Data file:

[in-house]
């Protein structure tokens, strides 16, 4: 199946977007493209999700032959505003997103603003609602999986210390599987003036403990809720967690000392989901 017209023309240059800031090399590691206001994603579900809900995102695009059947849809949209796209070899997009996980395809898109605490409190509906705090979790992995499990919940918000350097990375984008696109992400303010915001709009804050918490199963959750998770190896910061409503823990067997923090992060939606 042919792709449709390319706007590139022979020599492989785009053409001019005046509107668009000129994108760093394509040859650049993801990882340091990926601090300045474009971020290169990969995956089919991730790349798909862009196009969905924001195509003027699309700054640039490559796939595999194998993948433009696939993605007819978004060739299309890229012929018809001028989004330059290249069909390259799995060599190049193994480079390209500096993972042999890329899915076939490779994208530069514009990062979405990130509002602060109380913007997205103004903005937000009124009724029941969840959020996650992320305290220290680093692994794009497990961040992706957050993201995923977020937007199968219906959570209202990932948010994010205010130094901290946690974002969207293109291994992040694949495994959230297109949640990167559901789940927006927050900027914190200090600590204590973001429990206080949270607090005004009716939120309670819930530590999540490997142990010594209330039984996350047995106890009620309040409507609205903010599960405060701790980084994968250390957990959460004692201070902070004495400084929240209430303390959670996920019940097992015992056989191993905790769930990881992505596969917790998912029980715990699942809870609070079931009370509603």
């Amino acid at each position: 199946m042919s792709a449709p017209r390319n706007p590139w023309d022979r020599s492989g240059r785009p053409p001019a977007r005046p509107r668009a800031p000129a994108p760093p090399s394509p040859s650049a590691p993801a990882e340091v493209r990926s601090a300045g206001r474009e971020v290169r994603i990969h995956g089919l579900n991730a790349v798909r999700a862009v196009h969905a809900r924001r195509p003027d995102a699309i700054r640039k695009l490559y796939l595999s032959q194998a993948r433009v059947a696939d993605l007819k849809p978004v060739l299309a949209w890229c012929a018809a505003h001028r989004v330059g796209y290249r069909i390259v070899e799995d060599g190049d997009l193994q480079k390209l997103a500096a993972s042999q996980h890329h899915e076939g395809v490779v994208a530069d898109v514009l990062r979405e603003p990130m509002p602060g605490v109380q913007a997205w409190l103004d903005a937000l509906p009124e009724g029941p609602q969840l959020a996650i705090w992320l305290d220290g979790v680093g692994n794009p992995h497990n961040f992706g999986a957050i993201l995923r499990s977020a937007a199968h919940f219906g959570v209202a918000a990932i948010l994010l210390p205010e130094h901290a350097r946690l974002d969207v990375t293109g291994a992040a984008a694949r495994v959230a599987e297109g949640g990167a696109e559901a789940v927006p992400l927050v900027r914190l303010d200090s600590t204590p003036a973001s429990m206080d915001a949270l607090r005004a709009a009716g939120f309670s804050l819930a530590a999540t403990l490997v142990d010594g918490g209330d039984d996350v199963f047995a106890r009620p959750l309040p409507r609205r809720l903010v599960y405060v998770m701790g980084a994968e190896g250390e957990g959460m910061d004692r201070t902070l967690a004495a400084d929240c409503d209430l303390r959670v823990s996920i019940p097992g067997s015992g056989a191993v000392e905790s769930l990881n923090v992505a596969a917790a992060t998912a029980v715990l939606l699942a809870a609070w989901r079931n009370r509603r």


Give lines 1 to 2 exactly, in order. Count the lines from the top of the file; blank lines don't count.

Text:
[in-house]
């Protein structure tokens, strides 16, 4: 199946977007493209999700032959505003997103603003609602999986210390599987003036403990809720967690000392989901 017209023309240059800031090399590691206001994603579900809900995102695009059947849809949209796209070899997009996980395809898109605490409190509906705090979790992995499990919940918000350097990375984008696109992400303010915001709009804050918490199963959750998770190896910061409503823990067997923090992060939606 042919792709449709390319706007590139022979020599492989785009053409001019005046509107668009000129994108760093394509040859650049993801990882340091990926601090300045474009971020290169990969995956089919991730790349798909862009196009969905924001195509003027699309700054640039490559796939595999194998993948433009696939993605007819978004060739299309890229012929018809001028989004330059290249069909390259799995060599190049193994480079390209500096993972042999890329899915076939490779994208530069514009990062979405990130509002602060109380913007997205103004903005937000009124009724029941969840959020996650992320305290220290680093692994794009497990961040992706957050993201995923977020937007199968219906959570209202990932948010994010205010130094901290946690974002969207293109291994992040694949495994959230297109949640990167559901789940927006927050900027914190200090600590204590973001429990206080949270607090005004009716939120309670819930530590999540490997142990010594209330039984996350047995106890009620309040409507609205903010599960405060701790980084994968250390957990959460004692201070902070004495400084929240209430303390959670996920019940097992015992056989191993905790769930990881992505596969917790998912029980715990699942809870609070079931009370509603």